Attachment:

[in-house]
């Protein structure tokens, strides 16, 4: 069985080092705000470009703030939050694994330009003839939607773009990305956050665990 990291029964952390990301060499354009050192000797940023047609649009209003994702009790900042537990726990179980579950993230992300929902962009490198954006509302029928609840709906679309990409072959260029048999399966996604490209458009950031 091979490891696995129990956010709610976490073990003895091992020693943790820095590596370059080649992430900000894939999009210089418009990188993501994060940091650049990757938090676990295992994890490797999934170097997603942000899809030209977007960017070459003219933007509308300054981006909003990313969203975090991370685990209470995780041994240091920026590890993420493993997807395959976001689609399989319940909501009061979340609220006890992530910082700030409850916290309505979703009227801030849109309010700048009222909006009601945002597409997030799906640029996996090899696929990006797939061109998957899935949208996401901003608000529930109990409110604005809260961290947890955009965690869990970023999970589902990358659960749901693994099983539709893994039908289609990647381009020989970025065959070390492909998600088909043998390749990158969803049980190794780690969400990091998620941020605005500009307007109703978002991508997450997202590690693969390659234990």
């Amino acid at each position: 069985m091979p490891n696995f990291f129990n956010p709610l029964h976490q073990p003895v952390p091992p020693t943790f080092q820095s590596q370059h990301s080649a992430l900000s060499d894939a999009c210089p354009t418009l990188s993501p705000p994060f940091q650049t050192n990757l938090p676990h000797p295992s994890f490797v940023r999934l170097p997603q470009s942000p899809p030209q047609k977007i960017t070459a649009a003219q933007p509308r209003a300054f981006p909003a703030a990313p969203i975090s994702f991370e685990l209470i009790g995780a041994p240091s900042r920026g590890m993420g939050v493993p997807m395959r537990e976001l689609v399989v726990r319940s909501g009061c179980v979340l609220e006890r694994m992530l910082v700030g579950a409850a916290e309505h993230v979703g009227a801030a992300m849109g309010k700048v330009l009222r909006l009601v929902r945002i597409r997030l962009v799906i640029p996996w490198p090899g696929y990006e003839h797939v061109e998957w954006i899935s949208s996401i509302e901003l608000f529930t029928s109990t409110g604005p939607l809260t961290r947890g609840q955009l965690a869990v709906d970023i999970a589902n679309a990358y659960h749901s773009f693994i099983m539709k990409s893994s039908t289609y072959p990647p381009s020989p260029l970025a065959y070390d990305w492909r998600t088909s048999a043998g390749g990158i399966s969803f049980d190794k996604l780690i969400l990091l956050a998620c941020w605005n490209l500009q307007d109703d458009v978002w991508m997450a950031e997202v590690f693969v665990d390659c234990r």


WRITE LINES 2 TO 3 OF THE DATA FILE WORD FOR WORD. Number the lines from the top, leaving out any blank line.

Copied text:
């Protein structure tokens, strides 16, 4: 069985080092705000470009703030939050694994330009003839939607773009990305956050665990 990291029964952390990301060499354009050192000797940023047609649009209003994702009790900042537990726990179980579950993230992300929902962009490198954006509302029928609840709906679309990409072959260029048999399966996604490209458009950031 091979490891696995129990956010709610976490073990003895091992020693943790820095590596370059080649992430900000894939999009210089418009990188993501994060940091650049990757938090676990295992994890490797999934170097997603942000899809030209977007960017070459003219933007509308300054981006909003990313969203975090991370685990209470995780041994240091920026590890993420493993997807395959976001689609399989319940909501009061979340609220006890992530910082700030409850916290309505979703009227801030849109309010700048009222909006009601945002597409997030799906640029996996090899696929990006797939061109998957899935949208996401901003608000529930109990409110604005809260961290947890955009965690869990970023999970589902990358659960749901693994099983539709893994039908289609990647381009020989970025065959070390492909998600088909043998390749990158969803049980190794780690969400990091998620941020605005500009307007109703978002991508997450997202590690693969390659234990």
């Amino acid at each position: 069985m091979p490891n696995f990291f129990n956010p709610l029964h976490q073990p003895v952390p091992p020693t943790f080092q820095s590596q370059h990301s080649a992430l900000s060499d894939a999009c210089p354009t418009l990188s993501p705000p994060f940091q650049t050192n990757l938090p676990h000797p295992s994890f490797v940023r999934l170097p997603q470009s942000p899809p030209q047609k977007i960017t070459a649009a003219q933007p509308r209003a300054f981006p909003a703030a990313p969203i975090s994702f991370e685990l209470i009790g995780a041994p240091s900042r920026g590890m993420g939050v493993p997807m395959r537990e976001l689609v399989v726990r319940s909501g009061c179980v979340l609220e006890r694994m992530l910082v700030g579950a409850a916290e309505h993230v979703g009227a801030a992300m849109g309010k700048v330009l009222r909006l009601v929902r945002i597409r997030l962009v799906i640029p996996w490198p090899g696929y990006e003839h797939v061109e998957w954006i899935s949208s996401i509302e901003l608000f529930t029928s109990t409110g604005p939607l809260t961290r947890g609840q955009l965690a869990v709906d970023i999970a589902n679309a990358y659960h749901s773009f693994i099983m539709k990409s893994s039908t289609y072959p990647p381009s020989p260029l970025a065959y070390d990305w492909r998600t088909s048999a043998g390749g990158i399966s969803f049980d190794k996604l780690i969400l990091l956050a998620c941020w605005n490209l500009q307007d109703d458009v978002w991508m997450a950031e997202v590690f693969v665990d390659c234990r």